He added that these extended contracts are for short durations that don’t encourage fleet renewal and long-term investments. “Public transport is facing its biggest challenge since its inception – a virtually non-existent commuter rail service, highly stressed and underfunded bus operations and a very large percentage of the travelling public dependent on an unregulated taxi industry,” he said. “The taxi industry appears to be the only winner in the terrible scenario that is now playing out in the public transport sector.”

Where to from here?

Professor Walters added that we have to protect what is left of the formal public transport sector in South Africa. “We need to at least help rescue bus companies from the financial ruin that was already evident pre-Covid-19 and now face even further collapse.”

New public transport contracts are also imperative to encourage companies to invest in the industry and improve the quality of services for the public. “These contracts should be part of integrated transport plans to begin the process of viewing public transport as an integrated and coordinated system with various travel options available to the public.”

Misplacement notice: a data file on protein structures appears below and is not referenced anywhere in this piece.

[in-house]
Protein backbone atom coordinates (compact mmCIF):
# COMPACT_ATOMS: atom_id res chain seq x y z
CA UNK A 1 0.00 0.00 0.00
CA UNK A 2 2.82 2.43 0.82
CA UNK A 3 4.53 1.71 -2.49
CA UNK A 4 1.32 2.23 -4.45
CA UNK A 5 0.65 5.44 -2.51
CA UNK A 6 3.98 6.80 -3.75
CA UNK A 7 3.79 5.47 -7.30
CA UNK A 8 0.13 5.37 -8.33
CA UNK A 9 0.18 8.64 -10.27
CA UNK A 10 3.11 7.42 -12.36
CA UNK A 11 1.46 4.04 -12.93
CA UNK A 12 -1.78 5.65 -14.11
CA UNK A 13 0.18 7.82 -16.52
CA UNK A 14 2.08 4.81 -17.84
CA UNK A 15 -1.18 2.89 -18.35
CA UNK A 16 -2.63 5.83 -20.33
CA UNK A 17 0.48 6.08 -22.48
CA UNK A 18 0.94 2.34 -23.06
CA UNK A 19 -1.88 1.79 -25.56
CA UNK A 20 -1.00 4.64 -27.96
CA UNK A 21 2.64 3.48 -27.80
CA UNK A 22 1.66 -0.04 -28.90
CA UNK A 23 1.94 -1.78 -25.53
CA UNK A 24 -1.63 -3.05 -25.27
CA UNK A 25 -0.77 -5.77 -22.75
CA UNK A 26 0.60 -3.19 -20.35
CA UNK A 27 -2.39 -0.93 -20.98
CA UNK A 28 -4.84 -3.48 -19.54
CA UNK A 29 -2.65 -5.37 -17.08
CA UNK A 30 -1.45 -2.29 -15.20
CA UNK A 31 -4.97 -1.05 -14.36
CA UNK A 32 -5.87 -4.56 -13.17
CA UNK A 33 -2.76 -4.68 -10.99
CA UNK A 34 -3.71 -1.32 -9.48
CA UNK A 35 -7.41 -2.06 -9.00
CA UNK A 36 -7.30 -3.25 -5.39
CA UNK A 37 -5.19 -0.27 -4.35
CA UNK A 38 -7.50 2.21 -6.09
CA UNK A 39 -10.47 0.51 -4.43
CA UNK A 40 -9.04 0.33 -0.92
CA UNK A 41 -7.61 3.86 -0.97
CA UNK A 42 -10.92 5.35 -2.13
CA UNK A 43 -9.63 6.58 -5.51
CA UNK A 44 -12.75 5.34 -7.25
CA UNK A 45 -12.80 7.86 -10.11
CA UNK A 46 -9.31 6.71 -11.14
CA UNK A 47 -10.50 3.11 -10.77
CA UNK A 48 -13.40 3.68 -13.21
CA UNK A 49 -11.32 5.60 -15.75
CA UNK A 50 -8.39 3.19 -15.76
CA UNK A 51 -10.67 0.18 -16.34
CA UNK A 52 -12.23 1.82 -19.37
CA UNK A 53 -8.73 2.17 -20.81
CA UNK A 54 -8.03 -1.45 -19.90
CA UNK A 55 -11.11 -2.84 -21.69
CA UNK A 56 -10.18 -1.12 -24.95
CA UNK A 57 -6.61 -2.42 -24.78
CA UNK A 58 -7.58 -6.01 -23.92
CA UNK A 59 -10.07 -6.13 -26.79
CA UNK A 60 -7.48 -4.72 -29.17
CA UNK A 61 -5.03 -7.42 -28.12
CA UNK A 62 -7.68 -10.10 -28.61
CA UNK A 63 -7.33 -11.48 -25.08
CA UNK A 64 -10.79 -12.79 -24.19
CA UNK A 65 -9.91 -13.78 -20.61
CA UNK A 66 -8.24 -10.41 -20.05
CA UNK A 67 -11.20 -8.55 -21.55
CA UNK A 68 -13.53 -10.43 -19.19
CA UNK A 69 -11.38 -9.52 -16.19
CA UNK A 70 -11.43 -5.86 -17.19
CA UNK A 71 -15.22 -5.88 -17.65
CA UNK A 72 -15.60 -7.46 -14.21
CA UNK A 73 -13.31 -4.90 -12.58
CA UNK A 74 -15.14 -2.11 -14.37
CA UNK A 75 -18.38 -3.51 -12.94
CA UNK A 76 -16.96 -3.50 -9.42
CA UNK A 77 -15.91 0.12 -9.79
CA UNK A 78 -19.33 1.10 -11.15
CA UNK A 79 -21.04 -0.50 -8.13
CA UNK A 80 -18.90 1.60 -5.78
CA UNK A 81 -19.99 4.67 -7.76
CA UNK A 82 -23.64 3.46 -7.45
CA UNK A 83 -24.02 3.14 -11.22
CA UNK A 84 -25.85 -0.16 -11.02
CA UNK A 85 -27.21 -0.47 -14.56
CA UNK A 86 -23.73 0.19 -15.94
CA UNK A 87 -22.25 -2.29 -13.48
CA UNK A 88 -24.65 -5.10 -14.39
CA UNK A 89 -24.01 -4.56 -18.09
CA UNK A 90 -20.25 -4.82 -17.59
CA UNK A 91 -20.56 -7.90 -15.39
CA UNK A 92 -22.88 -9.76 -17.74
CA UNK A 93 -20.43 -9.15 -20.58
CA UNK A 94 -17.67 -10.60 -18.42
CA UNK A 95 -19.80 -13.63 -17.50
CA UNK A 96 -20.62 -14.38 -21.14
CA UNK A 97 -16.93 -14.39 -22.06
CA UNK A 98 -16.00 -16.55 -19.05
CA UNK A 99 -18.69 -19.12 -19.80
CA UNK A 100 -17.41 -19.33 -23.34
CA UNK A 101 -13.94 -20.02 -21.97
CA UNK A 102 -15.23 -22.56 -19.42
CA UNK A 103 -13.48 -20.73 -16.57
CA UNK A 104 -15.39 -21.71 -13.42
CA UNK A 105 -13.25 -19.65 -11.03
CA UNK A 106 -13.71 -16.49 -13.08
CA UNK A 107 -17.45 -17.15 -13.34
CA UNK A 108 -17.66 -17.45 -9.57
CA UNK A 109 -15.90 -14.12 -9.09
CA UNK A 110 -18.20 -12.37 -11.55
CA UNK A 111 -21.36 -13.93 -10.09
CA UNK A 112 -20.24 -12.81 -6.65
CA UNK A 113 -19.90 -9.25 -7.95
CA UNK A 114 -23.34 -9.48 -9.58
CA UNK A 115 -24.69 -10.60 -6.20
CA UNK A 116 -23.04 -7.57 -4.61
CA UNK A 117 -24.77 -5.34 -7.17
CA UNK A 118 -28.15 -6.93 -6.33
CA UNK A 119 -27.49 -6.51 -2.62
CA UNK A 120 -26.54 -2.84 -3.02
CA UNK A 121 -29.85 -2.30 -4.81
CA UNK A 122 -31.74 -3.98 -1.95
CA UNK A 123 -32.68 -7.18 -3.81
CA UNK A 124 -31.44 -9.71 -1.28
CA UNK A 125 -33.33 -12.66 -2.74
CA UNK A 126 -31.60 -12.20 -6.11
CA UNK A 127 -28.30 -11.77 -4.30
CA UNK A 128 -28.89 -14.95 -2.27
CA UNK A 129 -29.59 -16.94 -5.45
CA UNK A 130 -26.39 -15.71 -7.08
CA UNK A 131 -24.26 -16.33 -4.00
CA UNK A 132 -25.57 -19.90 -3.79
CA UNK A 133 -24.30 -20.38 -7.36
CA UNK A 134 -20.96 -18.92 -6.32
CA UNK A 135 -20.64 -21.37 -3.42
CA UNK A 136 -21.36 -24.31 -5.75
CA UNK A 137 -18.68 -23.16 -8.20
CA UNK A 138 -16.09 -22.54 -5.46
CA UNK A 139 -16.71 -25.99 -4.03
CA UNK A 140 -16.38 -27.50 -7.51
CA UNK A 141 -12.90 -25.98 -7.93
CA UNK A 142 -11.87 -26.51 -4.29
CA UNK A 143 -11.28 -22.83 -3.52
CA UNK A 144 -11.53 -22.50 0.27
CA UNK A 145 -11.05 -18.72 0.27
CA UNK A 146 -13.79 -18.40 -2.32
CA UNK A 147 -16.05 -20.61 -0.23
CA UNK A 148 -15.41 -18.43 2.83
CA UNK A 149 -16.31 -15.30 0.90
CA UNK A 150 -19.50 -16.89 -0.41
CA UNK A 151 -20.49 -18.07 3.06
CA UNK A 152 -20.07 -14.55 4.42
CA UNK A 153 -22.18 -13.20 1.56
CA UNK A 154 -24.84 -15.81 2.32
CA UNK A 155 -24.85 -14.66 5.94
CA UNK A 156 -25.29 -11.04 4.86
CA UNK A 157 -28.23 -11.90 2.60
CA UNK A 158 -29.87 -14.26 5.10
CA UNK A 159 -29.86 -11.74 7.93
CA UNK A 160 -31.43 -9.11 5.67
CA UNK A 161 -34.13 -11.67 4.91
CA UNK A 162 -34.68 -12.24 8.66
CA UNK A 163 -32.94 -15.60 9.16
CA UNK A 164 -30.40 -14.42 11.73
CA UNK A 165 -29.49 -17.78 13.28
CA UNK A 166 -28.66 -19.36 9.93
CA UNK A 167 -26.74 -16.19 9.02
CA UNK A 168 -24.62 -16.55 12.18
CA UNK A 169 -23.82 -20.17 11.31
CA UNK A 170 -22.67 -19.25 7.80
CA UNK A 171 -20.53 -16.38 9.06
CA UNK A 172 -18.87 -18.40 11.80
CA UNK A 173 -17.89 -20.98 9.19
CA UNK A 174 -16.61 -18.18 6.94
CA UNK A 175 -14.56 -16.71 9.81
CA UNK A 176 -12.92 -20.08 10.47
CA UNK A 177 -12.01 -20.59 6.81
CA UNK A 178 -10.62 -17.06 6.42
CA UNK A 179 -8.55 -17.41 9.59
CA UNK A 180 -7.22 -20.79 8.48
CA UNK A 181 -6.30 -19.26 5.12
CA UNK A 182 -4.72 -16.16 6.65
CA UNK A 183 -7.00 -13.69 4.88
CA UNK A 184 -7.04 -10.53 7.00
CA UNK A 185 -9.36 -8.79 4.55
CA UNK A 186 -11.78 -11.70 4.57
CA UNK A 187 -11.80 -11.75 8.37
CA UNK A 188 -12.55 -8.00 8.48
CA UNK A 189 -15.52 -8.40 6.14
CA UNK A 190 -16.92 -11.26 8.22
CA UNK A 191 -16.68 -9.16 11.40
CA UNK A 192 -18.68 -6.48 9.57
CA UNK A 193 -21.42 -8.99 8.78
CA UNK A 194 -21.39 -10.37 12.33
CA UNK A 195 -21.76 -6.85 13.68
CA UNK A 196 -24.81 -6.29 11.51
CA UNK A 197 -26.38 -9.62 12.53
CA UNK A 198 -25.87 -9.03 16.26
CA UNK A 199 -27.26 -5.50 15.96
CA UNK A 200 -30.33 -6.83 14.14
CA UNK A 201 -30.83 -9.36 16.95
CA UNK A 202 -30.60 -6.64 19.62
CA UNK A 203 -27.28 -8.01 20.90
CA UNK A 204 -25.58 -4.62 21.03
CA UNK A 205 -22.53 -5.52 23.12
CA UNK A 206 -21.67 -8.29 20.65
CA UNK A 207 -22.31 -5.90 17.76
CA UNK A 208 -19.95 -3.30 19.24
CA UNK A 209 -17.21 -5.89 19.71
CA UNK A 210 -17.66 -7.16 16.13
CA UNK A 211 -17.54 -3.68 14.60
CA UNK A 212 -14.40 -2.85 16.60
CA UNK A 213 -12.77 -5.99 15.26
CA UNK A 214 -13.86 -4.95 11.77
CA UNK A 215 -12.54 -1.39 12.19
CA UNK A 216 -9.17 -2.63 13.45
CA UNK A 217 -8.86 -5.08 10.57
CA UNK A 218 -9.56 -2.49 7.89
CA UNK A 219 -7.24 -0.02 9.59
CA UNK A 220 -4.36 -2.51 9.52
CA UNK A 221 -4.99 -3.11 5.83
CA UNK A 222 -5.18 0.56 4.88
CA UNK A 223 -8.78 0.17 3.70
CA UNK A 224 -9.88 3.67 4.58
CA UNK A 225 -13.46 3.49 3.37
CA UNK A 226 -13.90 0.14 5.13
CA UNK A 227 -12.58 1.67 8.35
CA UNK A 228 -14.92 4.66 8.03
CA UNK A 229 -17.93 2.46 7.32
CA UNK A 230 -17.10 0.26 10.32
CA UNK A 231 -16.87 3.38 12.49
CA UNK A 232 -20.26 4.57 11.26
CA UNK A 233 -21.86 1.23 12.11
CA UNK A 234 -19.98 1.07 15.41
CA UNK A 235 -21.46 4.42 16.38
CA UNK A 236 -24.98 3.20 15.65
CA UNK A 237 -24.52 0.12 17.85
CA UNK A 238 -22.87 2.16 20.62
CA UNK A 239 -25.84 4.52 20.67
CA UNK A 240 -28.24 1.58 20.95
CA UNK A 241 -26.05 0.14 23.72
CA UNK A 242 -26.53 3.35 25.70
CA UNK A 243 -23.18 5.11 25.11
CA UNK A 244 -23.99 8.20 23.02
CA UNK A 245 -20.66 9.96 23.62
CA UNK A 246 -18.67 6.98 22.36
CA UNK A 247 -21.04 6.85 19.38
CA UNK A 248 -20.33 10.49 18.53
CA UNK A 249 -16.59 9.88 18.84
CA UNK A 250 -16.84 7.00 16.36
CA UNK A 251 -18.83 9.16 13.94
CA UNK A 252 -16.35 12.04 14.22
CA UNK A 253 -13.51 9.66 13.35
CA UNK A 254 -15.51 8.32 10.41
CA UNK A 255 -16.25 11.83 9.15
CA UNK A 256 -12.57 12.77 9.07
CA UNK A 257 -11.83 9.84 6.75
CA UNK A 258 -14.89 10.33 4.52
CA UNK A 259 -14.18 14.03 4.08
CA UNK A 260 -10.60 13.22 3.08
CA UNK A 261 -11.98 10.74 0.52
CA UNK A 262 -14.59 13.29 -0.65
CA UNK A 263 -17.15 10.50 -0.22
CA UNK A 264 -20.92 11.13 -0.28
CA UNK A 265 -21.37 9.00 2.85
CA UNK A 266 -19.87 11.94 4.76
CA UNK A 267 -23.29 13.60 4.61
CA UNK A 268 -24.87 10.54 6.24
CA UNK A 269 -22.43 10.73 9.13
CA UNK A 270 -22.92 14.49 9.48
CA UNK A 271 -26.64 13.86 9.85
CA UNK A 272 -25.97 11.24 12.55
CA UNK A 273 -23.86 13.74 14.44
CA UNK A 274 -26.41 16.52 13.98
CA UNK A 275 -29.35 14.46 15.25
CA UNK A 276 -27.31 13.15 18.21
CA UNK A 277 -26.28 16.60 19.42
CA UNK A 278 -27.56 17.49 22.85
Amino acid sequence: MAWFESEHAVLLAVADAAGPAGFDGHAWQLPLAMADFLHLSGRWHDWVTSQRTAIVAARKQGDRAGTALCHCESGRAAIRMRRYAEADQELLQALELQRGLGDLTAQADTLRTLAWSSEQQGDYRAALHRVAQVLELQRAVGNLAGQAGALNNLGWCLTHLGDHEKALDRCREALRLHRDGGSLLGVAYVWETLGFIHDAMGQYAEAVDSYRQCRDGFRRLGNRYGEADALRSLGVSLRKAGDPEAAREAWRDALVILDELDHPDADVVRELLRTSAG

But parts of South Africa’s public transport system may be too far gone. “Commuter rail is probably set back for at least 30 years, with all the maladministration and vandalism that it experienced. Some estimates are that it will cost R120 billion just to rebuild what has been destroyed through vandalism and theft of existing infrastructure.”

Professor Walters said that concessions to attract private sector capital for commuter rail services that also involve private sector bus companies is certainly conceivable and needs to be investigated to improve commuter rail services. “This is actually still government policy as stated in the 1996 White Paper on National Transport Policy.

“Government, across all spheres, will have to reassess its commitment and actions regarding public transport in South Africa in a very fundamental way. The significant deterioration of formal public transport and the dependence on informal transport, as the backbone of public transport in South Africa, cannot support sustainable urban development and therefore South Africa in the 4th Industrial Revolution.

“Now is the time for political will and political leadership to regenerate our seriously dilapidated public transport system and facilitate the creation of user-friendly public transport that contributes to urban development and economic growth.”

I truly hope that this call to action is heard and that I don’t have to ask “will it ever change?” in 2031 again …

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FOCUS on Transport and Logistics is one of the oldest and most respected transport and logistics publications in southern Africa.